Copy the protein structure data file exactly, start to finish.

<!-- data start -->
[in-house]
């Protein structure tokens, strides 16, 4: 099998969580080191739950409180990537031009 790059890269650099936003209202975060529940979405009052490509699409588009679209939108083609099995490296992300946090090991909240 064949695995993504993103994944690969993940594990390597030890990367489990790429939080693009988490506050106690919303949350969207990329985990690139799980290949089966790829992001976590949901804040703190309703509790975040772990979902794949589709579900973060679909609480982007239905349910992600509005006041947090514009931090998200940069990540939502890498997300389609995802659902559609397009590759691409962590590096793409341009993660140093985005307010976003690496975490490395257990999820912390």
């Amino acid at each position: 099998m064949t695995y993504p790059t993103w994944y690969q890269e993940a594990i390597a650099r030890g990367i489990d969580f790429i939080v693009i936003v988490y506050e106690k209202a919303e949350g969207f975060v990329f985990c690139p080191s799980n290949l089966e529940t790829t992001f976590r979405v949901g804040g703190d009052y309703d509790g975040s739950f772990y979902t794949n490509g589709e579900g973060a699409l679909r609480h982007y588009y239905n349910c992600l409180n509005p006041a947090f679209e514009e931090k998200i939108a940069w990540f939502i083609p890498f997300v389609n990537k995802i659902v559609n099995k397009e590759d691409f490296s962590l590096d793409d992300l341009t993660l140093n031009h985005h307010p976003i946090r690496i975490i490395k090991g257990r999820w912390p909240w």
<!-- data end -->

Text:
[in-house]
């Protein structure tokens, strides 16, 4: 099998969580080191739950409180990537031009 790059890269650099936003209202975060529940979405009052490509699409588009679209939108083609099995490296992300946090090991909240 064949695995993504993103994944690969993940594990390597030890990367489990790429939080693009988490506050106690919303949350969207990329985990690139799980290949089966790829992001976590949901804040703190309703509790975040772990979902794949589709579900973060679909609480982007239905349910992600509005006041947090514009931090998200940069990540939502890498997300389609995802659902559609397009590759691409962590590096793409341009993660140093985005307010976003690496975490490395257990999820912390």
């Amino acid at each position: 099998m064949t695995y993504p790059t993103w994944y690969q890269e993940a594990i390597a650099r030890g990367i489990d969580f790429i939080v693009i936003v988490y506050e106690k209202a919303e949350g969207f975060v990329f985990c690139p080191s799980n290949l089966e529940t790829t992001f976590r979405v949901g804040g703190d009052y309703d509790g975040s739950f772990y979902t794949n490509g589709e579900g973060a699409l679909r609480h982007y588009y239905n349910c992600l409180n509005p006041a947090f679209e514009e931090k998200i939108a940069w990540f939502i083609p890498f997300v389609n990537k995802i659902v559609n099995k397009e590759d691409f490296s962590l590096d793409d992300l341009t993660l140093n031009h985005h307010p976003i946090r690496i975490i490395k090991g257990r999820w912390p909240w």